Sunday, September 26, 2010
EIFF: Uncle Boonmee Who Can Recall His Past Lives
A princess who hides her ugliness behind a veil leans over a pond and catches a glimpse of herself in the water, but beautiful now, the beauty she feels is her right but has been denied her. A catfish surfaces and begins to speak, praising her loveliness, and she enters into the water, dropping her jewels as an offering as she asks to be made as beautiful as her reflection. Finally, she floats in the centre of the pond, and the catfish begins to, um, pleasure her.
This rather odd folktale/digression/past life(?) is dropped into the middle of Apitchatpong Weersethakul’s beguiling, baffling, and altogether astounding Uncle Boonmee Who Can Recall His Past Lives. More a drifting dream than narrative film, this curiosity from Thailand nonetheless tells the story of Boonmee, an aging farmer whose kidneys are failing him. As the end of his life draws near, he is joined by the ghost of his dead wife and his long-missing son, who appears in the form of a monkey spirit with eyes that glow piercing red in the dark.
Don’t ask me what any of this means on a literal level, or how it relates to the story of the princess, but let me assure you no other film this year has offered me as much pure delight per square inch of celluloid. The key is to not allow the idiosyncrasies of the storytelling distract from the fundamental, and rather simple, theme. Much like how Weersethakul’s earlier Tropical Malady was a deeply strange yet completely clear love story, exalting romantic surrender in the most mystical terms, this film hinges on the idea that any death is also a birth, and then allows us to take that notion in any number of directions.
For instance, in various interviews Weersethakul has spoken of the film as an ode to the dying medium of film. Certainly, you can see a reverence for cinematic history in such disparate reference points as Thai costume drama (the sumptuously shot story of the princess and the catfish) and Chris Marker’s La Jetee (Boonmee’s dream of the future, told in a series of still photos). The darkened cavern Boonmee and co. enter at night is both a womb and movie theatre, the shadows on the wall and primitive cave paintings pointing to the beginnings of all visual arts. It’s the origins of man and the origins of cinema—and the primal place where Boonmee goes to die.
You can take a lot of different ideas from this, which is perhaps the point. Weersethakul carefully avoids overexplaining his films in interviews, and his reasons are obvious. He’s after a sense of wonder above all else, and wonder cannot exist without at least some level of mystery. If you completely understood the significance of the red-eyed monkey spirits, if you knew that they were meant to symbolize such-and-such thing, would you feel that mixture of dread and awe at their appearance? Would you feel anything at all?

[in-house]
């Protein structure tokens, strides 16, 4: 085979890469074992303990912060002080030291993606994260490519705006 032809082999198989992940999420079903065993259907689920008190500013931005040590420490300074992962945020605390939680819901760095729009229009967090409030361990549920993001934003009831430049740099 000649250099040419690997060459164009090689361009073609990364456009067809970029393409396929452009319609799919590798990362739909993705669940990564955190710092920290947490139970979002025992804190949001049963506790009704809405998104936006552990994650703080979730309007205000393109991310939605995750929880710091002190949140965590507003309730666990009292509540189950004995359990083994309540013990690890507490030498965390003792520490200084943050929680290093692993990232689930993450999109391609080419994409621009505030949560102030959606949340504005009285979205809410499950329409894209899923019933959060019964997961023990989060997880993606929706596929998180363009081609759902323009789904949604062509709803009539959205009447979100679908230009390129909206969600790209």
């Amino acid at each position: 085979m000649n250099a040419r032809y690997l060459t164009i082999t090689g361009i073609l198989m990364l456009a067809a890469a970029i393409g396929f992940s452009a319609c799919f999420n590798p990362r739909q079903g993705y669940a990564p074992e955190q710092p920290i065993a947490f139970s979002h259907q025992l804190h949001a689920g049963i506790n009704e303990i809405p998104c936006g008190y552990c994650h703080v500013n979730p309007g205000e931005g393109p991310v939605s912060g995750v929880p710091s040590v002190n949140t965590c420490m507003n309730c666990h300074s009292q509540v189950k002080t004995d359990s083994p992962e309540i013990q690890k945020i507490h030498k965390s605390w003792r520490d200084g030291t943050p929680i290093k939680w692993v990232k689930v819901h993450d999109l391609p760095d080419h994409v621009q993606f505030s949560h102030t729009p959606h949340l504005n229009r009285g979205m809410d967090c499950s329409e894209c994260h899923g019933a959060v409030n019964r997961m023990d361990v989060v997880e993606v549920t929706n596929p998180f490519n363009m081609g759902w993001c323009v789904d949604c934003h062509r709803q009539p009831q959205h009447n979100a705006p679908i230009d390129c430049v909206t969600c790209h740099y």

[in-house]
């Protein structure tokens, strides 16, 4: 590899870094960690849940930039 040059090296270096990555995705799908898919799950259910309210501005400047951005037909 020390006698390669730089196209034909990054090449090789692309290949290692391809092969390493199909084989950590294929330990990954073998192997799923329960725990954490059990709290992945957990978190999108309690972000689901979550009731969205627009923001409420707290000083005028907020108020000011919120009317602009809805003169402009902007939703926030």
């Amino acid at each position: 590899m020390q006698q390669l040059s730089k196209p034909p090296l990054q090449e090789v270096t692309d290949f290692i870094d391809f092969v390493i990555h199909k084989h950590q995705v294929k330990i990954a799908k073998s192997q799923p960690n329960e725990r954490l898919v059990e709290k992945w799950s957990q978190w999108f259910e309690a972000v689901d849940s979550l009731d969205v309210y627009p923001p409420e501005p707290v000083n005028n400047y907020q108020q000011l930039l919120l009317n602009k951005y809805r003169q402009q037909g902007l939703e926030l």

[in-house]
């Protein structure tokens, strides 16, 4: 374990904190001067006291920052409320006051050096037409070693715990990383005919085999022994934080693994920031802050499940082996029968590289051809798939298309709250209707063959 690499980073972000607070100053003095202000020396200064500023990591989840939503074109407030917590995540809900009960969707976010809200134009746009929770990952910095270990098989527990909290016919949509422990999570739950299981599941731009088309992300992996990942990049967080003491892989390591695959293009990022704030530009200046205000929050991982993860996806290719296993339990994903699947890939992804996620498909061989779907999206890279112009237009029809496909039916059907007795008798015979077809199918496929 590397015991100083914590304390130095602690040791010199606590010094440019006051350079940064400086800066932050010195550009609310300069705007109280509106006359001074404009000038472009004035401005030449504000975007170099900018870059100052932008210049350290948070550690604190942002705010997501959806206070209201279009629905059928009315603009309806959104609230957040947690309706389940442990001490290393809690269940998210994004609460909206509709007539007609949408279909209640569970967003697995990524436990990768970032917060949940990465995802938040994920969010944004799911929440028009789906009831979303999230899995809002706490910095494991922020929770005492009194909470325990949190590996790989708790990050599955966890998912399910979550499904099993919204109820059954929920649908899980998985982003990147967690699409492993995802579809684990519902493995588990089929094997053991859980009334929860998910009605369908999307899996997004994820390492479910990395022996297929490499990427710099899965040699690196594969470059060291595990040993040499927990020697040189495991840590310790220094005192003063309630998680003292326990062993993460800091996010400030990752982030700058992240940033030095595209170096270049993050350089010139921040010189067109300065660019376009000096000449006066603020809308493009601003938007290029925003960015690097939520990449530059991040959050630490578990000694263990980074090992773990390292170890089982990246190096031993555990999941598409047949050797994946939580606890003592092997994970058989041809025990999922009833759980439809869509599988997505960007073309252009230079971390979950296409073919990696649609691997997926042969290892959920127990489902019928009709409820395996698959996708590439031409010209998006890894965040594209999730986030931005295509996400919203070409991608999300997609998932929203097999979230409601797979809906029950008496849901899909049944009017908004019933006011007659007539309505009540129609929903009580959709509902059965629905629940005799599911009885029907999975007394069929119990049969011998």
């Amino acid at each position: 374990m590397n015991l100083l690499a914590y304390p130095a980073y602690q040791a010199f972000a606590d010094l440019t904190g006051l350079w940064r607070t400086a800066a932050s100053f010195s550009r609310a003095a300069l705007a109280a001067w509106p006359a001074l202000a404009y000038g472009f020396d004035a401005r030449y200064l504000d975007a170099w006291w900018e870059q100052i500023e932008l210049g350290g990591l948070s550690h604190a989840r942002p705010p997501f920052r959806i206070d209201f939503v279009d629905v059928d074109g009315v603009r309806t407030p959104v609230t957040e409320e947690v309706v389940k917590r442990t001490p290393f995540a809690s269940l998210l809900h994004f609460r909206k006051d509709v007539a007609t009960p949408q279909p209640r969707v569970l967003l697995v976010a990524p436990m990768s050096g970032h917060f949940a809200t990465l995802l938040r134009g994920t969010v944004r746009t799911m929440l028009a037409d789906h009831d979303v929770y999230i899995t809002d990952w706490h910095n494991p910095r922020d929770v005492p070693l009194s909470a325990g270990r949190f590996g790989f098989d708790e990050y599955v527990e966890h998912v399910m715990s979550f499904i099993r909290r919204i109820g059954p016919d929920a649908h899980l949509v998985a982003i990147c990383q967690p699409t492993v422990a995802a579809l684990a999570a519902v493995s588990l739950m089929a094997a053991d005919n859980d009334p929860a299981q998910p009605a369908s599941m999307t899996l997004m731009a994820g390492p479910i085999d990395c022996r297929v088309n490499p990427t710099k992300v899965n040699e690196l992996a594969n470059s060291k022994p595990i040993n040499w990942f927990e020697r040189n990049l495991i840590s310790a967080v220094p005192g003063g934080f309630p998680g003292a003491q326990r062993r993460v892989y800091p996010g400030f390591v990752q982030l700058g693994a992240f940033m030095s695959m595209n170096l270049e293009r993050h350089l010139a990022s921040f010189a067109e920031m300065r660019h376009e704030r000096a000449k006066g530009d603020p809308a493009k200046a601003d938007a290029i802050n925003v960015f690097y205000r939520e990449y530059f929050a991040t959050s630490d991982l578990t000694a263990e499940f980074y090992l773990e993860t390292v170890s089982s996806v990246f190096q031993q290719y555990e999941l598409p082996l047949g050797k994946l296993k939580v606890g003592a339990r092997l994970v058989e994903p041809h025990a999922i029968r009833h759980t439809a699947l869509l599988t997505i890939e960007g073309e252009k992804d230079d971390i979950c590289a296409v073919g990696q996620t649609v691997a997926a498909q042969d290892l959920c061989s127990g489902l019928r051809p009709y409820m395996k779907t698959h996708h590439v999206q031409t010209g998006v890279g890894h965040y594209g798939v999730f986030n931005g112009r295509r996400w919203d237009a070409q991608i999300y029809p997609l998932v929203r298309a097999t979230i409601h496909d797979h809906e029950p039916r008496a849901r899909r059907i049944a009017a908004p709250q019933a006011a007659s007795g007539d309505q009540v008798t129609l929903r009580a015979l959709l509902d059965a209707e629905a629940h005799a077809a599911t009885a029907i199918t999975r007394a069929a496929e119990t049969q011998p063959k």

Perhaps this sounds like a cop-out, but we’re so used to our cinematic pleasures being parceled out through a neatly organized delivery system that we lack the language to properly praise a film that provides such unfiltered delight. If anything, the real problem is whether or not we would be so accepting of this mystical weirdness from a western director. The last thing exoticism should be is an excuse to engage with art we would deny if it were domestic.
But I can think of no director quite as guileless as Weersethakul, whose work is so open and gentle, even as it looks unblinkingly at the darkness of the world (the violence of his homeland is never denied, with Boonmee even wondering if his illness is karma for the communists he killed in his youth as a soldier). There’s no sense of calculation here—in fact, the story might make more sense if there was. It’s also worth noting that Weersethakul’s father died of a kidney affliction similar to Boonmee’s, suggesting that part of the film’s strangeness comes from how it pulls on private experiences and distorts them for cinematic effect. Like North American eccentrics such as Guy Maddin and David Lynch, Weersethakul’s unique sensibility comes from the way his films derive from his own memories and dreams. He’s probably as much a curiosity to his countrymen as he is to us.
None of which is any help for the hapless viewer approaching this remarkable work. We cannot see this film through Weersethakul’s eyes, only our own. But to my eyes, this is a beautiful film by any measure, open with possibilities for anyone willing to enter its mysteries. This is perhaps what the director intends with the multiple worlds we see at the end of the film. In one alternative, three characters sit in a hotel room, transfixed by the dull glow of the television set, frozen into complete passivity. In the other, two of these people leave the room and head to a karaoke bar, where they may or not sing, but regardless, they are free and moving through the world. I cannot tell you which alternative the director intends as reality. But I can tell you which one is more fun.